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Merge Sort Tree (Smaller or equal elements in given row range)

  • Difficulty Level : Hard
  • Last Updated : 14 Jun, 2017

Given an array where each element is a vector containing integers in sorted order. The task is to answer following queries:

count(start, end, k) : Count the numbers smaller than or equal 
                       to k in range from array index 'start'
                       to 'end'.

For convenience we consider an n * n 2-D array where each row corresponds to an integer vector.

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Input : ar[][] = {{2, 4, 5},
                  {3, 4, 9}, 
                  {6, 8, 10}}

        Queries[] = (0, 1, 5)
                    (1, 2, 1)
                    (0, 2, 6)
Output : 5 
Count of elements (smaller than or equal to 5) from
1st row (index 0) to 2nd row (index 1) is 5.
Count of elements (smaller than or equal to 1) from
2nd row to 3nd row is 0
Count of elements (smaller than or equal to 6) from
1st row to 3nd row is 6.

The key idea is to build a Segment Tree with a vector at every node and the vector contains all the elements of the sub-range in a sorted order. And if we observe this segment tree structure this is somewhat similar to the tree formed during the merge sort algorithm(that is why it is called merge sort tree)

// C++ program to count number of smaller or
// equal to given number and given row range.
using namespace std;
const int MAX = 1000;
// Constructs a segment tree and stores sTree[]
void buildTree(int idx, int ss, int se, vector<int> a[],
                                  vector<int> sTree[])
    /*leaf node*/
    if (ss == se)
        sTree[idx] = a[ss];
    int mid = (ss+se)/2;
    /* building left subtree */
    buildTree(2*idx+1, ss, mid, a, sTree);
    /* building right subtree */
    buildTree(2*idx+2, mid+1, se, a, sTree);
    /* merging left and right child in sorted order */
    merge(sTree[2*idx+1].begin(), sTree[2*idx+1].end(),
          sTree[2*idx+2].begin(), sTree[2*idx+2].end(),
// Recursive function to count smaller elements from row
// a[ss] to a[se] and value smaller than or equal to k.
int queryRec(int node, int start, int end, int ss, int se,
         int k, vector<int> a[], vector<int> sTree[])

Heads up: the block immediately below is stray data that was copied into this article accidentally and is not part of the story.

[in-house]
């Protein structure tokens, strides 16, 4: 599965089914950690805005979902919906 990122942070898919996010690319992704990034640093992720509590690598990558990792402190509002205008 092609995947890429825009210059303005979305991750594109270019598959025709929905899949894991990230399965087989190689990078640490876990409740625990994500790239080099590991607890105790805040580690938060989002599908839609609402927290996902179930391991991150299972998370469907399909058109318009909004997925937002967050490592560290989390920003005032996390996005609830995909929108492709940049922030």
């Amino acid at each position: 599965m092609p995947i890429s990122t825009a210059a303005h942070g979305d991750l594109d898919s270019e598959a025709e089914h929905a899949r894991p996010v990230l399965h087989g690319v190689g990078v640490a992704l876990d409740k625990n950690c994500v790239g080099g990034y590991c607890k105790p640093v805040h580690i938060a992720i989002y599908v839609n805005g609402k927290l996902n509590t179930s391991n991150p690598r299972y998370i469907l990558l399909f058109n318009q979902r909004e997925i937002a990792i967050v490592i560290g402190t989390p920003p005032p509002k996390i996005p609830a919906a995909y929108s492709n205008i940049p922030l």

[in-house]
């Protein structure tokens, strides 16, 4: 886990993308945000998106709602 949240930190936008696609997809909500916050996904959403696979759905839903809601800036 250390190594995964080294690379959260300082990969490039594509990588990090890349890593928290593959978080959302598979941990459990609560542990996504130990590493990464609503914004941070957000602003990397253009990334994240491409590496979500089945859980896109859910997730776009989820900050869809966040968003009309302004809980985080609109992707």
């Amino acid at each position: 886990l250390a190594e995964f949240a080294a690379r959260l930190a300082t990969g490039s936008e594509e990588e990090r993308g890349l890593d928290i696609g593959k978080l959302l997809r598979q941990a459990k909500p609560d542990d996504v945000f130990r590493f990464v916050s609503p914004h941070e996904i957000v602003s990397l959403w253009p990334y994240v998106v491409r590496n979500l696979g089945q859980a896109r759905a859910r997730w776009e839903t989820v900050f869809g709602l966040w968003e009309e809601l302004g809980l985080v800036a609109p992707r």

/* If out of range return 0 */
    if (ss > end || start > se)
        return 0;
    /* if inside the range return count */
    if (ss <= start && se >= end)
        /* binary search over the sorted vector
           to return count >= X */
        return upper_bound(sTree[node].begin(),
                           sTree[node].end(), k) -
    int mid = (start+end)/2;
    /*searching in left subtree*/
    int p1 = queryRec(2*node+1, start, mid, ss, se, k, a, sTree);
    /*searching in right subtree*/
    int p2 = queryRec(2*node+2, mid+1, end, ss, se, k, a, sTree);
    /*adding both the result*/
    return p1 + p2;
// A wrapper over query().
int query(int start, int end, int k, vector<int> a[], int n,
                                  vector<int> sTree[])
   return queryRec(0, 0, n-1, start, end, k, a, sTree);
// Driver code
int main()
    int n = 3;
    int arr[][3] = { {2, 4, 5},
                     {3, 4, 9},
                     {6, 8, 10}};
    // build an array of vectos from above input
    vector<int> a[n];
    for (int i=0; i<n; i++)
        for (int j=0; j<n; j++)
    // Construct segment tree
    vector<int> sTree[MAX];
    buildTree(0, 0, n-1, a, sTree);
    /* un-comment to print merge sort tree*/
    /*for (int i=0;i<2*n-1;i++)
        cout << i << "  ";
        for (int j=0;j<sTree[i].size();j++)
           cout << sTree[i][j]<<" ";
        cout << endl;
    //  Answer queries
    cout << query(0, 1, 5, a, n, sTree) << endl;
    cout << query(1, 2, 1, a, n, sTree) << endl;
    cout << query(0, 2, 6, a, n, sTree) << endl;
    return 0;



buildTree() analysis : Build a merge sort tree takes O(N log N) time which is same as Merge Sort Algorithm. It also takes O(n log n) extra space.

query() analysis :
A range ‘start’ to ‘end’ can divided into at most Log(n) parts, where we will perform binary search on each part . Binary search requires O(Log n). Therefore total complexity O(Log n * Log n).

This article is contributed by Vineet Jha. If you like GeeksforGeeks and would like to contribute, you can also write an article using or mail your article to See your article appearing on the GeeksforGeeks main page and help other Geeks.

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